2. I’ve read David Farnell’s work extensively (I’ve even read his PhD!), but generally find him unconvincing. But I wasn’t aware of that recent article, so I appreciate the link. Thanks. On page 237 of The Montanist Crisis he asks, “Simply summarized, the basic question regarding Montanism centers in the following issue: does the post-apostolic church exhibit agreement with Grudem’s definition of prophesy in its handling of Montanism?” Certainly Eusebius does, doesn’t he? In his handling of Montanism, he agrees with Grudem that prophecy should continue. Furthermore, Farnell himself says, “a careful, honest examination of the Anonymous’s [the writer quoted by Eusebius] discussion leads also to the conclusion that he allowed for the possibility of prophetic activity at the time of his writing against Montanism” (pg 247). Farnell later admits (pg 252) that Epiphanius also believed the spiritual gifts continue, “which admittedly implies that he might not have been arguing against the continuance of the prophetic gift per se”. But Farnell seems to believe these problems don’t matter to the cessationist argument! He says on page 261 that “Sources cited by Eusebius (“the Anomymous” and Apollonius) and Epiphanius lived immediately after the apostles and most likely reflected apostolic views of prophecy. Those closest to the period most naturally reflect positions corresponding to postapostolic views… Grudem has made a grevious “mistake” when he cavalierly dismisses such data since it does not correspond to his own peculiar conceptions of prophecy.” I think who could substitute the name “Grudem” for “Farnell” in that sentence.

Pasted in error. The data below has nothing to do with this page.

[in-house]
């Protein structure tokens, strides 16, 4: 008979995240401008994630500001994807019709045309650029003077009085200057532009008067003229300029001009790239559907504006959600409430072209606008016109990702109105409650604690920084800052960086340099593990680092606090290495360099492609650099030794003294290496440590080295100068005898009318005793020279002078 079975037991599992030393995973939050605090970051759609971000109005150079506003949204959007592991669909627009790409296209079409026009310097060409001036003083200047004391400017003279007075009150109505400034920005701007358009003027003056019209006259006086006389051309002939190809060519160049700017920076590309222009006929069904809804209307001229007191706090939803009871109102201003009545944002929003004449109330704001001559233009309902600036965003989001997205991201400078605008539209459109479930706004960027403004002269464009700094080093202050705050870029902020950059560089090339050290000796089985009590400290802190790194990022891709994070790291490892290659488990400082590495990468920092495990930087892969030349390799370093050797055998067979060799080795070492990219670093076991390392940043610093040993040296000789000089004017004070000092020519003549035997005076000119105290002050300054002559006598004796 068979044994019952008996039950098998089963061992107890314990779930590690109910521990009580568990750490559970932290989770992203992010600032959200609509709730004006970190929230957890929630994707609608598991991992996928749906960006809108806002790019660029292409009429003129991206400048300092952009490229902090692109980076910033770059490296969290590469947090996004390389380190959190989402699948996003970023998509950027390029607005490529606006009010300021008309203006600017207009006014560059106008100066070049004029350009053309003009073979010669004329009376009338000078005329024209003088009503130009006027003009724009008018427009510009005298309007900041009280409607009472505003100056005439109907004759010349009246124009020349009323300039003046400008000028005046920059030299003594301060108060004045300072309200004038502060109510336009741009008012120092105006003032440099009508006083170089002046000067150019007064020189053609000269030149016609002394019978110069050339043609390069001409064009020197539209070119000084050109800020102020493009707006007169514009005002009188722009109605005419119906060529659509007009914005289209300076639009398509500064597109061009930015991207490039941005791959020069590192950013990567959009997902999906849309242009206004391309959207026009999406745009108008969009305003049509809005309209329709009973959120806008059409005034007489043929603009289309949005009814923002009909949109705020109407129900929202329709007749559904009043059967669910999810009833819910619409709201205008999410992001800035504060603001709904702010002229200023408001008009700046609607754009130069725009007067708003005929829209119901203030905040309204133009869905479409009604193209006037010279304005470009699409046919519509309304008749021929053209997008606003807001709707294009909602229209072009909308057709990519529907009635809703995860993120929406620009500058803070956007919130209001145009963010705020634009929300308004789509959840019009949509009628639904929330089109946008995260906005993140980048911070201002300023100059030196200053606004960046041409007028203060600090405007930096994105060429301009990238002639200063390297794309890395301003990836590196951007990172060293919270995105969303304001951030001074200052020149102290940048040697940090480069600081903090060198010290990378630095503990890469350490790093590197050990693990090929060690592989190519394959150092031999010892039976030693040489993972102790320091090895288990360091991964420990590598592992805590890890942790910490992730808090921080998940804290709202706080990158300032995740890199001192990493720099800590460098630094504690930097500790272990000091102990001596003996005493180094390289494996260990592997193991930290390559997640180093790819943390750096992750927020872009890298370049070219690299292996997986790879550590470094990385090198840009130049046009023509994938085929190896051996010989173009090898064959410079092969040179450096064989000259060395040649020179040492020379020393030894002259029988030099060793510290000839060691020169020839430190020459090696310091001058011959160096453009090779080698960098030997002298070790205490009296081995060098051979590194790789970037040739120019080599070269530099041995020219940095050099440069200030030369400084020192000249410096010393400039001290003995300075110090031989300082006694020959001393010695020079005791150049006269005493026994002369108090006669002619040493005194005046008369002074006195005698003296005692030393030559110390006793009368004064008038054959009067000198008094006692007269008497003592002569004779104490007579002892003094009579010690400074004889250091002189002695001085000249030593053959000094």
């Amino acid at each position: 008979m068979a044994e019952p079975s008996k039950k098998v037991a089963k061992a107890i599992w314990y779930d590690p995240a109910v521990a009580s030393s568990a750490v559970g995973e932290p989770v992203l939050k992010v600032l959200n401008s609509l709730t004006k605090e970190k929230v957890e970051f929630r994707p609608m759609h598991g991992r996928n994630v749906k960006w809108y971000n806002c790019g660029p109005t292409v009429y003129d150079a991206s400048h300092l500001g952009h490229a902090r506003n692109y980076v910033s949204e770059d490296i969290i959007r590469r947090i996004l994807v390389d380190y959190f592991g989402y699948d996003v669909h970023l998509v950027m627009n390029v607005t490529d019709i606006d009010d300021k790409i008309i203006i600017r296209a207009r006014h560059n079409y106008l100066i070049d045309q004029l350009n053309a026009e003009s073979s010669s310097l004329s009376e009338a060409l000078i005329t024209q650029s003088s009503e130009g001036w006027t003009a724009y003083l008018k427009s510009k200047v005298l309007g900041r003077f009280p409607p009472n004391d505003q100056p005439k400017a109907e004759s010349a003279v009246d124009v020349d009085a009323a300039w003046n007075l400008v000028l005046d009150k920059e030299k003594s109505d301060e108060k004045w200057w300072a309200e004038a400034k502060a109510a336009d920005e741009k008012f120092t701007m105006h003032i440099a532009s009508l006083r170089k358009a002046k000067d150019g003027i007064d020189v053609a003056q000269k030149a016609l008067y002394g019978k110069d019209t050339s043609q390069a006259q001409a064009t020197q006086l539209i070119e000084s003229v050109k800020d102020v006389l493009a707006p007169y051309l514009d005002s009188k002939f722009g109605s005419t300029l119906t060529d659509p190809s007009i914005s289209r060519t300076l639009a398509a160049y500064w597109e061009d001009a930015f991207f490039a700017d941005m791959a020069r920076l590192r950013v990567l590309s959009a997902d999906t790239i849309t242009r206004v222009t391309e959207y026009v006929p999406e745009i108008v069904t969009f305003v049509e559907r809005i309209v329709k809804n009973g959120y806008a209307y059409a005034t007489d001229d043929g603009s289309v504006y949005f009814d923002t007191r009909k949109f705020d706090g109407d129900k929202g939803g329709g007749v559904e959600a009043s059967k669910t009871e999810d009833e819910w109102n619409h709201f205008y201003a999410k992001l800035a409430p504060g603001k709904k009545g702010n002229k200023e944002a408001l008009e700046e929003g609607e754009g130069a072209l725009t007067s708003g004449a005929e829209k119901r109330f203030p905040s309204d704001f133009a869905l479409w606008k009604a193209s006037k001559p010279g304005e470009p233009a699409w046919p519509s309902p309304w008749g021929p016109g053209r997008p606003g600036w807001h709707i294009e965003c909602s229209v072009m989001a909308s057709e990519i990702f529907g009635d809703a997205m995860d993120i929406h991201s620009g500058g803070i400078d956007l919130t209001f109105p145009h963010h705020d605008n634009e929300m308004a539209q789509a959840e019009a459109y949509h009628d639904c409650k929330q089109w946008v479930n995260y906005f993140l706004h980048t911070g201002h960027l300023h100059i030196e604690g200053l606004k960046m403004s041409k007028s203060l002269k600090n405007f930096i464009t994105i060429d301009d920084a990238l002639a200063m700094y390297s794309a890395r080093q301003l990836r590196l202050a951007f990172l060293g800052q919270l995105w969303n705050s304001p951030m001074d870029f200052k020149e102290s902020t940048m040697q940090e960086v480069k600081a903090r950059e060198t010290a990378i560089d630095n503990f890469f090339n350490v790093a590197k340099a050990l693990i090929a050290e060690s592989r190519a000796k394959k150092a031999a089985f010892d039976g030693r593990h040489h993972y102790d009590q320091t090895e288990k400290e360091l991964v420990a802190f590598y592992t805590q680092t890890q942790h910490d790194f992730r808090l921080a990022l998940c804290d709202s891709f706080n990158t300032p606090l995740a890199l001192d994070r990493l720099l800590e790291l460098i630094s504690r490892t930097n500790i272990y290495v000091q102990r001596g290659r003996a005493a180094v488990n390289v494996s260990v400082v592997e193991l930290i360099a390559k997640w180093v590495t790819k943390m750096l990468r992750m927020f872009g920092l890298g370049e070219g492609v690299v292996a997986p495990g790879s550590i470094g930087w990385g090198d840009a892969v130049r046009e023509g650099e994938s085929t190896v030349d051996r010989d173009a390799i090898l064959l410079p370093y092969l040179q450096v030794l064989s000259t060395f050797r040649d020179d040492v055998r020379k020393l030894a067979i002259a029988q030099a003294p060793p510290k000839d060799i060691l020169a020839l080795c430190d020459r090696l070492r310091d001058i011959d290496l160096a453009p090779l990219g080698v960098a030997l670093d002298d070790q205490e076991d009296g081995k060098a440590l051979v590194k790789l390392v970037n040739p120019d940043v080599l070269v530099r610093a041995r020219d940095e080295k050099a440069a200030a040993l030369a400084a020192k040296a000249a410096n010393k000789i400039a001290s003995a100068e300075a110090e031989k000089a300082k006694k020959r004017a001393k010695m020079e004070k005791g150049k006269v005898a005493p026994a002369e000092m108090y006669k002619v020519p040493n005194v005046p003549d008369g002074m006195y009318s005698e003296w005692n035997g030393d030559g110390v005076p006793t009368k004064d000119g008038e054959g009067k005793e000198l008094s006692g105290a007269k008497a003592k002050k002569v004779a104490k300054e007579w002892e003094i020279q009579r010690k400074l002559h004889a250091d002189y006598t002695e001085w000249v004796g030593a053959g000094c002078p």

3. I’ve read Gaffin on 1 Corinthians 13:8-10 and agree with him almost entirely. It was very refreshing! But there’s still a little more work to be done on that text, which I might possible post in the future.
    4. Farnell is right when he says “The abuse of prophesy by Montanism led to the gradual discrediting and disappearance of prophesy from the beginning of the third century onwards… the great excesses of this movement resulted in a growing resistance of the early church to anyone who later claimed to possess the prophetic gift” (pg 258). It was Montanism that led to the discrediting of prophecy, not the council of Nicea and the affirmation of the closure of the canon.
    5. Finally, I’m glad you say that you’d be interested in “a study on what Eusebius thought the gift of prophecy was, and whether or not his understanding of the gift matches with contemporary charismatic practice”. I’m not suggesting that Eusebius’ view is identical to the charismatic view, but it’s certainly fairer to say it’s nearer to the charismatic view than the cessationist one. Unpicking the church fathers view of prophecy requires a good deal of work (largely New Testament exegesis) that I am working on now. It is certainly very interesting (at least to me!).

    Thanks again for the interaction.

  6. Chris,

    Thanks for popping over. I agree with you about Eusebius. It’s not a typo. Cessationists really do appeal to him to back up their points. The article that Nathan linked to is an excellent example of that. Crazy but true.